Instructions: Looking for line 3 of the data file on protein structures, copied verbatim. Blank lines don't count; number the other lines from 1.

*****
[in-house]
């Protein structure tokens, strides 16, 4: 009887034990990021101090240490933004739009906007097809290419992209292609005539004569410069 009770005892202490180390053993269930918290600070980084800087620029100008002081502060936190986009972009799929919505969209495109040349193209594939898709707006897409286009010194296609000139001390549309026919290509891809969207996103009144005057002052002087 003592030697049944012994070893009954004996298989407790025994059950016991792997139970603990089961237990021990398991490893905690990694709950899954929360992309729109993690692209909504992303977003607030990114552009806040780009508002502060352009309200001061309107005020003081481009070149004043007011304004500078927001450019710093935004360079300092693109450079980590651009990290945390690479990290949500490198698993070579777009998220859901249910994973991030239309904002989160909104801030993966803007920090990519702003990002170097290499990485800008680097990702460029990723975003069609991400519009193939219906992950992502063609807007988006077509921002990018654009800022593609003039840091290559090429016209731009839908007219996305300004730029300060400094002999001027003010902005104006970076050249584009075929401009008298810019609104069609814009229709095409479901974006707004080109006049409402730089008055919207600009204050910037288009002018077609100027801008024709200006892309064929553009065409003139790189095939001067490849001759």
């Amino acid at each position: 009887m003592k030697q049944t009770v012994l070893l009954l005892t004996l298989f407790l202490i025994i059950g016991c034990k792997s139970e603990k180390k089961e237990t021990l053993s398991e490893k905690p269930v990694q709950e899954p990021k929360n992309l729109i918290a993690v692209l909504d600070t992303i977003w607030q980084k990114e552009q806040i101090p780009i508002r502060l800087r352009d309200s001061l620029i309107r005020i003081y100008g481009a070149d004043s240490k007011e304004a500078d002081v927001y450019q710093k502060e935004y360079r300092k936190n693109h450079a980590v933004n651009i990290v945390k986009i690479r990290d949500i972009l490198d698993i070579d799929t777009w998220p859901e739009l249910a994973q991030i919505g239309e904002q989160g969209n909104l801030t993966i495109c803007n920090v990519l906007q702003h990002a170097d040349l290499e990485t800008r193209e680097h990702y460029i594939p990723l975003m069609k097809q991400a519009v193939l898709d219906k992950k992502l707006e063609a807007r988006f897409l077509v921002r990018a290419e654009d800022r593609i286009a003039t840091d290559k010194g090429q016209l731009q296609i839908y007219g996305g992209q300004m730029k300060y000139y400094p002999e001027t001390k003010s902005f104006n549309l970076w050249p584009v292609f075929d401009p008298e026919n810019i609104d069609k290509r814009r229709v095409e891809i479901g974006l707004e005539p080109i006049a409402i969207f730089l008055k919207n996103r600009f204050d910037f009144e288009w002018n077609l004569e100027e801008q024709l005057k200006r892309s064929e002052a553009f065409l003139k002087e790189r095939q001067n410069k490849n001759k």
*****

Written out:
């Amino acid at each position: 009887m003592k030697q049944t009770v012994l070893l009954l005892t004996l298989f407790l202490i025994i059950g016991c034990k792997s139970e603990k180390k089961e237990t021990l053993s398991e490893k905690p269930v990694q709950e899954p990021k929360n992309l729109i918290a993690v692209l909504d600070t992303i977003w607030q980084k990114e552009q806040i101090p780009i508002r502060l800087r352009d309200s001061l620029i309107r005020i003081y100008g481009a070149d004043s240490k007011e304004a500078d002081v927001y450019q710093k502060e935004y360079r300092k936190n693109h450079a980590v933004n651009i990290v945390k986009i690479r990290d949500i972009l490198d698993i070579d799929t777009w998220p859901e739009l249910a994973q991030i919505g239309e904002q989160g969209n909104l801030t993966i495109c803007n920090v990519l906007q702003h990002a170097d040349l290499e990485t800008r193209e680097h990702y460029i594939p990723l975003m069609k097809q991400a519009v193939l898709d219906k992950k992502l707006e063609a807007r988006f897409l077509v921002r990018a290419e654009d800022r593609i286009a003039t840091d290559k010194g090429q016209l731009q296609i839908y007219g996305g992209q300004m730029k300060y000139y400094p002999e001027t001390k003010s902005f104006n549309l970076w050249p584009v292609f075929d401009p008298e026919n810019i609104d069609k290509r814009r229709v095409e891809i479901g974006l707004e005539p080109i006049a409402i969207f730089l008055k919207n996103r600009f204050d910037f009144e288009w002018n077609l004569e100027e801008q024709l005057k200006r892309s064929e002052a553009f065409l003139k002087e790189r095939q001067n410069k490849n001759k």